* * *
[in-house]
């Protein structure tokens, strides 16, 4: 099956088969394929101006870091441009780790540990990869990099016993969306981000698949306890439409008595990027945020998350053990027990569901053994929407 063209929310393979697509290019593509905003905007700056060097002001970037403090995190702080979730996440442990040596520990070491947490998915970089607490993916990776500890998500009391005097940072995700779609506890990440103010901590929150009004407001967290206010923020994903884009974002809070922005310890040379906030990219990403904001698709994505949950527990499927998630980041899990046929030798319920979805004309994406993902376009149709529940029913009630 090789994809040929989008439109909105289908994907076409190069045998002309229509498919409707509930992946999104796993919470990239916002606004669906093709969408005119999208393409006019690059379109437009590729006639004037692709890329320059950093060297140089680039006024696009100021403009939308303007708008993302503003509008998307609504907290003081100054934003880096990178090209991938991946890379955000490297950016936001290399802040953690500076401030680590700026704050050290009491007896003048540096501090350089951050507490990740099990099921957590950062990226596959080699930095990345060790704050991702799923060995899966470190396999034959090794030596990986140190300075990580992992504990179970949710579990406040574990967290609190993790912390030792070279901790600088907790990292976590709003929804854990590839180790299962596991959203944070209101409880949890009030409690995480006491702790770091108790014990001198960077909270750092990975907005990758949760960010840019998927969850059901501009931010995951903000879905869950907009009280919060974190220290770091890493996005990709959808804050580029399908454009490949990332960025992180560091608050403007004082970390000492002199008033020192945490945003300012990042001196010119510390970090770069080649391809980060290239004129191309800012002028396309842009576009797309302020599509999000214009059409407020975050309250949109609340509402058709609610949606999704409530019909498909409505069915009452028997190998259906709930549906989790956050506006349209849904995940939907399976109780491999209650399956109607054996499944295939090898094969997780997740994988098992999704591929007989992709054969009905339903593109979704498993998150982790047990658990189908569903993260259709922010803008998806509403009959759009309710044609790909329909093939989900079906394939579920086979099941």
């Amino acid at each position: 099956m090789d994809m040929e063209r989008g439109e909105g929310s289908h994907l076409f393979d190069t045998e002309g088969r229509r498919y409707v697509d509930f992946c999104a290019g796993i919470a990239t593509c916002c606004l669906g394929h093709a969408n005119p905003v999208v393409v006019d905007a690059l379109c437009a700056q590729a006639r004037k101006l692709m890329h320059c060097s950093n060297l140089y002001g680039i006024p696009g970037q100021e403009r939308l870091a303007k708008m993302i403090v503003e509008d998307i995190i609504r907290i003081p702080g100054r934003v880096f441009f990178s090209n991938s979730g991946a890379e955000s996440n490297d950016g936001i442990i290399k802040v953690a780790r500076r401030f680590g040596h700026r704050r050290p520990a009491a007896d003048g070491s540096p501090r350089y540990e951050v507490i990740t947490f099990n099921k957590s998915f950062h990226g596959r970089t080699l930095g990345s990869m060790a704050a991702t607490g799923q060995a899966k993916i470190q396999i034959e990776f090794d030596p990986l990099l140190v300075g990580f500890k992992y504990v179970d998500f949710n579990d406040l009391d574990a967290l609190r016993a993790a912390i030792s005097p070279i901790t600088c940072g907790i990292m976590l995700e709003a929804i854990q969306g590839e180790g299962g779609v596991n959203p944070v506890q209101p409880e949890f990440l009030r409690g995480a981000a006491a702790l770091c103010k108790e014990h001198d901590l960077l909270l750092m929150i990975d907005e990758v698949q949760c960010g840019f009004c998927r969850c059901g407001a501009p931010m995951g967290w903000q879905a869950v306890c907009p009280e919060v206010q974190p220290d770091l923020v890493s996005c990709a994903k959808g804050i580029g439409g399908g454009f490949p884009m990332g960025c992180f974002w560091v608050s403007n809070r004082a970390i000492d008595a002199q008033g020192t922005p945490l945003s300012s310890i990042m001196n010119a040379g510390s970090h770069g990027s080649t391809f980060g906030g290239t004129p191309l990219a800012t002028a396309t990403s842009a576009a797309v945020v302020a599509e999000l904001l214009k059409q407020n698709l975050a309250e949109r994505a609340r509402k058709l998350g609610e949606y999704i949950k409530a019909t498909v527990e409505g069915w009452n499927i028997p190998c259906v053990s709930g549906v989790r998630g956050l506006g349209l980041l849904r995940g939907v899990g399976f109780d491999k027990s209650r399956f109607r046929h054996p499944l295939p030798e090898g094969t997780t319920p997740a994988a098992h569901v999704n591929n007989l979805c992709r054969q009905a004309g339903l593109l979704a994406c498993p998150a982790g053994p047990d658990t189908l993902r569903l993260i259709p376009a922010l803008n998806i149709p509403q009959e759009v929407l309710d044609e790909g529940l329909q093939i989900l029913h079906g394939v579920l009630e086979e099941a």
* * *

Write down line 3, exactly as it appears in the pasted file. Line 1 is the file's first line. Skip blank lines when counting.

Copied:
């Amino acid at each position: 099956m090789d994809m040929e063209r989008g439109e909105g929310s289908h994907l076409f393979d190069t045998e002309g088969r229509r498919y409707v697509d509930f992946c999104a290019g796993i919470a990239t593509c916002c606004l669906g394929h093709a969408n005119p905003v999208v393409v006019d905007a690059l379109c437009a700056q590729a006639r004037k101006l692709m890329h320059c060097s950093n060297l140089y002001g680039i006024p696009g970037q100021e403009r939308l870091a303007k708008m993302i403090v503003e509008d998307i995190i609504r907290i003081p702080g100054r934003v880096f441009f990178s090209n991938s979730g991946a890379e955000s996440n490297d950016g936001i442990i290399k802040v953690a780790r500076r401030f680590g040596h700026r704050r050290p520990a009491a007896d003048g070491s540096p501090r350089y540990e951050v507490i990740t947490f099990n099921k957590s998915f950062h990226g596959r970089t080699l930095g990345s990869m060790a704050a991702t607490g799923q060995a899966k993916i470190q396999i034959e990776f090794d030596p990986l990099l140190v300075g990580f500890k992992y504990v179970d998500f949710n579990d406040l009391d574990a967290l609190r016993a993790a912390i030792s005097p070279i901790t600088c940072g907790i990292m976590l995700e709003a929804i854990q969306g590839e180790g299962g779609v596991n959203p944070v506890q209101p409880e949890f990440l009030r409690g995480a981000a006491a702790l770091c103010k108790e014990h001198d901590l960077l909270l750092m929150i990975d907005e990758v698949q949760c960010g840019f009004c998927r969850c059901g407001a501009p931010m995951g967290w903000q879905a869950v306890c907009p009280e919060v206010q974190p220290d770091l923020v890493s996005c990709a994903k959808g804050i580029g439409g399908g454009f490949p884009m990332g960025c992180f974002w560091v608050s403007n809070r004082a970390i000492d008595a002199q008033g020192t922005p945490l945003s300012s310890i990042m001196n010119a040379g510390s970090h770069g990027s080649t391809f980060g906030g290239t004129p191309l990219a800012t002028a396309t990403s842009a576009a797309v945020v302020a599509e999000l904001l214009k059409q407020n698709l975050a309250e949109r994505a609340r509402k058709l998350g609610e949606y999704i949950k409530a019909t498909v527990e409505g069915w009452n499927i028997p190998c259906v053990s709930g549906v989790r998630g956050l506006g349209l980041l849904r995940g939907v899990g399976f109780d491999k027990s209650r399956f109607r046929h054996p499944l295939p030798e090898g094969t997780t319920p997740a994988a098992h569901v999704n591929n007989l979805c992709r054969q009905a004309g339903l593109l979704a994406c498993p998150a982790g053994p047990d658990t189908l993902r569903l993260i259709p376009a922010l803008n998806i149709p509403q009959e759009v929407l309710d044609e790909g529940l329909q093939i989900l029913h079906g394939v579920l009630e086979e099941a």